The real problem is not the preparation of a sermon but rather the preparation of the preacher. Only if the man is so full that he overflows will his words serve effectively to instruct, guide, comfort, and inspire the people entrusted to his pastoral care. Although this preparation is not limited to broad and careful scholarship, for the pastor as preacher (in contrast to the pastor as believer) this is essential.
As a preacher whose church stands within the liturgical tradition, I do not have to seek out a text. The church year, with its historic lessons from the Old Testament, the Epistles, and the Gospels, antecedes my search. There is freedom, to be sure, since I can choose between various annual pericopes (such as Old Church, Eisenach, and Thomasius) or, if it seems wise, choose a “free text” appropriate to the theme of that day. For example, I might well preach on Hebrews 4:2 in association with Matthew 13:3–9 or Romans 12:20, 21 with Matthew 18:23–35. The ecclesiastical year is, to me, not a straight jacket but a welcome aid.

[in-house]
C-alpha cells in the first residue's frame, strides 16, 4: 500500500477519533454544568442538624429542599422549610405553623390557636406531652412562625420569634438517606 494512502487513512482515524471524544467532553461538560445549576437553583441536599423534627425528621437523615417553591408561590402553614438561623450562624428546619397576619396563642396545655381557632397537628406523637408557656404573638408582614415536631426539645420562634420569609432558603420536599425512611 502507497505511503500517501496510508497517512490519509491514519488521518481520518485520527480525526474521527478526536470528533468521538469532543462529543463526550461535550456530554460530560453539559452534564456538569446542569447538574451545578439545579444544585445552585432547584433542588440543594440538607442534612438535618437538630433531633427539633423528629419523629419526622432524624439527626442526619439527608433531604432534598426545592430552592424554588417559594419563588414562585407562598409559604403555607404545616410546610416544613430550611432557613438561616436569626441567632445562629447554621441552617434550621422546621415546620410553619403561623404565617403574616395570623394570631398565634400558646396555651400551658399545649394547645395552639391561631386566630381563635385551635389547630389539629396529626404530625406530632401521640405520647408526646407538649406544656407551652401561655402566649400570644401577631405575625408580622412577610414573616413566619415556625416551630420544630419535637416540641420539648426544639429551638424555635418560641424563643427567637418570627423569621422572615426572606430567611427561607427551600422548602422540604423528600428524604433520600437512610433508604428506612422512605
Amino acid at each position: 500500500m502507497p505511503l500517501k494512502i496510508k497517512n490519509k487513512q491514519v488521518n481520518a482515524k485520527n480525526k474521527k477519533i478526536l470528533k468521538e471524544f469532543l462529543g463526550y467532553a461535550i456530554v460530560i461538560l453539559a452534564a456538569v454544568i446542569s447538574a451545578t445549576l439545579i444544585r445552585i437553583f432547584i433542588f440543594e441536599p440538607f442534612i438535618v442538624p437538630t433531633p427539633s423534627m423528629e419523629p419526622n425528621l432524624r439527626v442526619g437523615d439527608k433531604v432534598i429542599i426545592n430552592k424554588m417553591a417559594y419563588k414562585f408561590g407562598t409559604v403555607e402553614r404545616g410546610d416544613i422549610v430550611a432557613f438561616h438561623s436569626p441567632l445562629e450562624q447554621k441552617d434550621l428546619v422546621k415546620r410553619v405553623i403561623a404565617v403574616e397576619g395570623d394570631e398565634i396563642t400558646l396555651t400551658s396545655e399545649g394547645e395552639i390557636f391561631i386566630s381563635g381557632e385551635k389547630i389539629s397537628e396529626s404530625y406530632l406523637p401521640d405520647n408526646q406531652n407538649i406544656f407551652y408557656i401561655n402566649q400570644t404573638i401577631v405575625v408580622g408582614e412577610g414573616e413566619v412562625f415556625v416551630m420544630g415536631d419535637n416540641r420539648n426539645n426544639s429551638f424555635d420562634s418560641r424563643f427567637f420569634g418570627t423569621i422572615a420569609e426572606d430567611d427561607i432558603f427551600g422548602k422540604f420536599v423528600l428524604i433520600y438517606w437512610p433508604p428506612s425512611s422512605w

A reading of the lessons poses the question, “What does God want me to say to my congregation this day?” To ensure a balanced diet from the pulpit I generally make an advance study of forthcoming pericopes and select my sermon themes for some three months at a time. Obviously, this schedule is subject to review and change in the light of events in the congregation and the world; but it is important that a preacher have an overview of the objectives of his sermons (the object of our preaching is far more important than the subject of the sermon) to avoid imbalance in the spiritual diet he sets before his people.
This sermon objective I now consider on the basis of my continuing study. This rests ...1
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